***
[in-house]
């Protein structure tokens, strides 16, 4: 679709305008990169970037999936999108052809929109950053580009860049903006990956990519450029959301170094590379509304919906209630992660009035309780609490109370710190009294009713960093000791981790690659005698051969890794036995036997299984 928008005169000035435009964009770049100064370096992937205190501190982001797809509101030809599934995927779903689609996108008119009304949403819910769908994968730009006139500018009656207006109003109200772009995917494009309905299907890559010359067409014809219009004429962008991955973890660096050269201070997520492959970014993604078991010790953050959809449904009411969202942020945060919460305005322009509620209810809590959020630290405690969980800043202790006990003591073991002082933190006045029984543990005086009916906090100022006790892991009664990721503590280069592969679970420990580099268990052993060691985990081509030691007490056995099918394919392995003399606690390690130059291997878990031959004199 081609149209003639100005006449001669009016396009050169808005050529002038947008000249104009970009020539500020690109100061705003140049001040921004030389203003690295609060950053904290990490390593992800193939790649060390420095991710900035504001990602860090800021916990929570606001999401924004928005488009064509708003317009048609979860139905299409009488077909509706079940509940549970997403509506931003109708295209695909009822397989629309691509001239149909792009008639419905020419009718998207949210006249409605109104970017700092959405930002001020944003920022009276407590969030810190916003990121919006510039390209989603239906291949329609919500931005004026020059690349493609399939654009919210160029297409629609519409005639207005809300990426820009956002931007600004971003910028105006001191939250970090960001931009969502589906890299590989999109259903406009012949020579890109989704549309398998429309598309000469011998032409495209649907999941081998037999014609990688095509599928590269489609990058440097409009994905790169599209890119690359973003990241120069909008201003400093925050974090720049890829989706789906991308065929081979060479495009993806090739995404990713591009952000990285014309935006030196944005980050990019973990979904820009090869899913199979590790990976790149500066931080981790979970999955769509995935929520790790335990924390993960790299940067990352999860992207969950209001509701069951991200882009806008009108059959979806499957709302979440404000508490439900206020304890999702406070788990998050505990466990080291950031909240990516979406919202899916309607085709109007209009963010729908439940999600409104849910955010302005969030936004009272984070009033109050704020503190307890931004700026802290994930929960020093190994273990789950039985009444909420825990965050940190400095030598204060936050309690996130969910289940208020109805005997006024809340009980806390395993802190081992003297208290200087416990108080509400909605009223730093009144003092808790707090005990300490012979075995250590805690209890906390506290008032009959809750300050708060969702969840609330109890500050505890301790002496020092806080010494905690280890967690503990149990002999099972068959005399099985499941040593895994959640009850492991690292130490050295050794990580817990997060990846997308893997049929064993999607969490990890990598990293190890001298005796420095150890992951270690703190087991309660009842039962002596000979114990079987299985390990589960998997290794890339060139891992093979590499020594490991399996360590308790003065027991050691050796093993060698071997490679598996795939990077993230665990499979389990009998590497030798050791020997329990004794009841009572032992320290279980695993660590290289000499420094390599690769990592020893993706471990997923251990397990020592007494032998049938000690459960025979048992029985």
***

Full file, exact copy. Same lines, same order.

[in-house]
């Protein structure tokens, strides 16, 4: 679709305008990169970037999936999108052809929109950053580009860049903006990956990519450029959301170094590379509304919906209630992660009035309780609490109370710190009294009713960093000791981790690659005698051969890794036995036997299984 928008005169000035435009964009770049100064370096992937205190501190982001797809509101030809599934995927779903689609996108008119009304949403819910769908994968730009006139500018009656207006109003109200772009995917494009309905299907890559010359067409014809219009004429962008991955973890660096050269201070997520492959970014993604078991010790953050959809449904009411969202942020945060919460305005322009509620209810809590959020630290405690969980800043202790006990003591073991002082933190006045029984543990005086009916906090100022006790892991009664990721503590280069592969679970420990580099268990052993060691985990081509030691007490056995099918394919392995003399606690390690130059291997878990031959004199 081609149209003639100005006449001669009016396009050169808005050529002038947008000249104009970009020539500020690109100061705003140049001040921004030389203003690295609060950053904290990490390593992800193939790649060390420095991710900035504001990602860090800021916990929570606001999401924004928005488009064509708003317009048609979860139905299409009488077909509706079940509940549970997403509506931003109708295209695909009822397989629309691509001239149909792009008639419905020419009718998207949210006249409605109104970017700092959405930002001020944003920022009276407590969030810190916003990121919006510039390209989603239906291949329609919500931005004026020059690349493609399939654009919210160029297409629609519409005639207005809300990426820009956002931007600004971003910028105006001191939250970090960001931009969502589906890299590989999109259903406009012949020579890109989704549309398998429309598309000469011998032409495209649907999941081998037999014609990688095509599928590269489609990058440097409009994905790169599209890119690359973003990241120069909008201003400093925050974090720049890829989706789906991308065929081979060479495009993806090739995404990713591009952000990285014309935006030196944005980050990019973990979904820009090869899913199979590790990976790149500066931080981790979970999955769509995935929520790790335990924390993960790299940067990352999860992207969950209001509701069951991200882009806008009108059959979806499957709302979440404000508490439900206020304890999702406070788990998050505990466990080291950031909240990516979406919202899916309607085709109007209009963010729908439940999600409104849910955010302005969030936004009272984070009033109050704020503190307890931004700026802290994930929960020093190994273990789950039985009444909420825990965050940190400095030598204060936050309690996130969910289940208020109805005997006024809340009980806390395993802190081992003297208290200087416990108080509400909605009223730093009144003092808790707090005990300490012979075995250590805690209890906390506290008032009959809750300050708060969702969840609330109890500050505890301790002496020092806080010494905690280890967690503990149990002999099972068959005399099985499941040593895994959640009850492991690292130490050295050794990580817990997060990846997308893997049929064993999607969490990890990598990293190890001298005796420095150890992951270690703190087991309660009842039962002596000979114990079987299985390990589960998997290794890339060139891992093979590499020594490991399996360590308790003065027991050691050796093993060698071997490679598996795939990077993230665990499979389990009998590497030798050791020997329990004794009841009572032992320290279980695993660590290289000499420094390599690769990592020893993706471990997923251990397990020592007494032998049938000690459960025979048992029985």